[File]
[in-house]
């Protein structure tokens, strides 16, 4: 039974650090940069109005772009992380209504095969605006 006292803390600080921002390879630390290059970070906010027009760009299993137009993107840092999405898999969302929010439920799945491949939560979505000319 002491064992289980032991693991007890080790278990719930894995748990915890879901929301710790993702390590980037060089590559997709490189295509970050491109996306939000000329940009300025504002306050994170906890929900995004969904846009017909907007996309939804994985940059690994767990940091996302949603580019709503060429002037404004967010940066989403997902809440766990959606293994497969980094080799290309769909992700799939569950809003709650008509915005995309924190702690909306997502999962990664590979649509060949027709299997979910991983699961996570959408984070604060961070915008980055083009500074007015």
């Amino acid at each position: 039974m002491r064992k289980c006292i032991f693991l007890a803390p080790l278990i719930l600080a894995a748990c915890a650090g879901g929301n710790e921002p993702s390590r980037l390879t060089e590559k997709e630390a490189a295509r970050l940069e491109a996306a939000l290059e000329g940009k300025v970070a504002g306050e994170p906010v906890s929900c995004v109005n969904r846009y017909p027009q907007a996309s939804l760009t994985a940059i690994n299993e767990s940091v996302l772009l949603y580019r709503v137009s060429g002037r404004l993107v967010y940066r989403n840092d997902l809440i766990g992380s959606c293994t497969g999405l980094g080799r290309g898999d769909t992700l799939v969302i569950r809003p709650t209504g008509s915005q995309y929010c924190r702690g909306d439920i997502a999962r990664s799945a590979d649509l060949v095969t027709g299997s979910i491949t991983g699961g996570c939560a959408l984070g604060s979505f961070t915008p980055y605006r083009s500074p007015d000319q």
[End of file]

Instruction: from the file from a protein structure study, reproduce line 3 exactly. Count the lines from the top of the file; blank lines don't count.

């Amino acid at each position: 039974m002491r064992k289980c006292i032991f693991l007890a803390p080790l278990i719930l600080a894995a748990c915890a650090g879901g929301n710790e921002p993702s390590r980037l390879t060089e590559k997709e630390a490189a295509r970050l940069e491109a996306a939000l290059e000329g940009k300025v970070a504002g306050e994170p906010v906890s929900c995004v109005n969904r846009y017909p027009q907007a996309s939804l760009t994985a940059i690994n299993e767990s940091v996302l772009l949603y580019r709503v137009s060429g002037r404004l993107v967010y940066r989403n840092d997902l809440i766990g992380s959606c293994t497969g999405l980094g080799r290309g898999d769909t992700l799939v969302i569950r809003p709650t209504g008509s915005q995309y929010c924190r702690g909306d439920i997502a999962r990664s799945a590979d649509l060949v095969t027709g299997s979910i491949t991983g699961g996570c939560a959408l984070g604060s979505f961070t915008p980055y605006r083009s500074p007015d000319q």